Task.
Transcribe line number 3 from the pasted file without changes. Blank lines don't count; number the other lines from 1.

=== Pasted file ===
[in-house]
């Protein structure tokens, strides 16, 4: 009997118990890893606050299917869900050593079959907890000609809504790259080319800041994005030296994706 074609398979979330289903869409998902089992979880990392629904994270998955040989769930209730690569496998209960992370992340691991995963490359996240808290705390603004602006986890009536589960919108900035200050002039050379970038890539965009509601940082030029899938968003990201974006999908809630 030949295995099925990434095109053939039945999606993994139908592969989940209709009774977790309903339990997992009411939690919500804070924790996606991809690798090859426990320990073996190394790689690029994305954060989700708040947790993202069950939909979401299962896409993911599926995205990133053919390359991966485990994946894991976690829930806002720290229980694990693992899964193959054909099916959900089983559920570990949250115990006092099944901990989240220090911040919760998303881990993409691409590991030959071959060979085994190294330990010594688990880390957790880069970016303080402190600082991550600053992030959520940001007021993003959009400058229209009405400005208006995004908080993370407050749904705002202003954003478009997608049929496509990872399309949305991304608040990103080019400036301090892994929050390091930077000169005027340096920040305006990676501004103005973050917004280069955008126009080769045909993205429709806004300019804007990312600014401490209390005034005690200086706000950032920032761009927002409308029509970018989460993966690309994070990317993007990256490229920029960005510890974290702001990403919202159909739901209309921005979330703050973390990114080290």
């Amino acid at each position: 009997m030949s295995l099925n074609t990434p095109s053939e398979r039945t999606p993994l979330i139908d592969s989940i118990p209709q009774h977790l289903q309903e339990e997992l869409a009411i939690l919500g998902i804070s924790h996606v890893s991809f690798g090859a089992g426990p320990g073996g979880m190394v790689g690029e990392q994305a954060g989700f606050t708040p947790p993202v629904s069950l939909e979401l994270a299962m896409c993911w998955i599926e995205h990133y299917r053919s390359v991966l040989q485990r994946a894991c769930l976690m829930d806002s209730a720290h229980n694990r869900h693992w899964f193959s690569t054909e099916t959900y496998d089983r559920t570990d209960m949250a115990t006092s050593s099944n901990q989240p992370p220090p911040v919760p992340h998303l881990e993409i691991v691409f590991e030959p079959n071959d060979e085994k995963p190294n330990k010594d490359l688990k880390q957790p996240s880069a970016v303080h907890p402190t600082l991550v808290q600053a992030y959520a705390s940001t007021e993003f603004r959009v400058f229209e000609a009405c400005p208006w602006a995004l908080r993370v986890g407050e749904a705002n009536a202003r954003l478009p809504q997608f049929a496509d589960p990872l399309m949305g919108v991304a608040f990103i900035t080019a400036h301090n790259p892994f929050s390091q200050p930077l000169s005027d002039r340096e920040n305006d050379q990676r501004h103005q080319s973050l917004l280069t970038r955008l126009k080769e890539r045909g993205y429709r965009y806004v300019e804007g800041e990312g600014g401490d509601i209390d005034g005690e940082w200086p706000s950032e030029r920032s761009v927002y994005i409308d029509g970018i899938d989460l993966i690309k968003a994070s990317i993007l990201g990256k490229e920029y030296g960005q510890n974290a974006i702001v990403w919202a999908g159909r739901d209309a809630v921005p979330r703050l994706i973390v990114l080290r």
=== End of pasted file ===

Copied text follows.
């Amino acid at each position: 009997m030949s295995l099925n074609t990434p095109s053939e398979r039945t999606p993994l979330i139908d592969s989940i118990p209709q009774h977790l289903q309903e339990e997992l869409a009411i939690l919500g998902i804070s924790h996606v890893s991809f690798g090859a089992g426990p320990g073996g979880m190394v790689g690029e990392q994305a954060g989700f606050t708040p947790p993202v629904s069950l939909e979401l994270a299962m896409c993911w998955i599926e995205h990133y299917r053919s390359v991966l040989q485990r994946a894991c769930l976690m829930d806002s209730a720290h229980n694990r869900h693992w899964f193959s690569t054909e099916t959900y496998d089983r559920t570990d209960m949250a115990t006092s050593s099944n901990q989240p992370p220090p911040v919760p992340h998303l881990e993409i691991v691409f590991e030959p079959n071959d060979e085994k995963p190294n330990k010594d490359l688990k880390q957790p996240s880069a970016v303080h907890p402190t600082l991550v808290q600053a992030y959520a705390s940001t007021e993003f603004r959009v400058f229209e000609a009405c400005p208006w602006a995004l908080r993370v986890g407050e749904a705002n009536a202003r954003l478009p809504q997608f049929a496509d589960p990872l399309m949305g919108v991304a608040f990103i900035t080019a400036h301090n790259p892994f929050s390091q200050p930077l000169s005027d002039r340096e920040n305006d050379q990676r501004h103005q080319s973050l917004l280069t970038r955008l126009k080769e890539r045909g993205y429709r965009y806004v300019e804007g800041e990312g600014g401490d509601i209390d005034g005690e940082w200086p706000s950032e030029r920032s761009v927002y994005i409308d029509g970018i899938d989460l993966i690309k968003a994070s990317i993007l990201g990256k490229e920029y030296g960005q510890n974290a974006i702001v990403w919202a999908g159909r739901d209309a809630v921005p979330r703050l994706i973390v990114l080290r």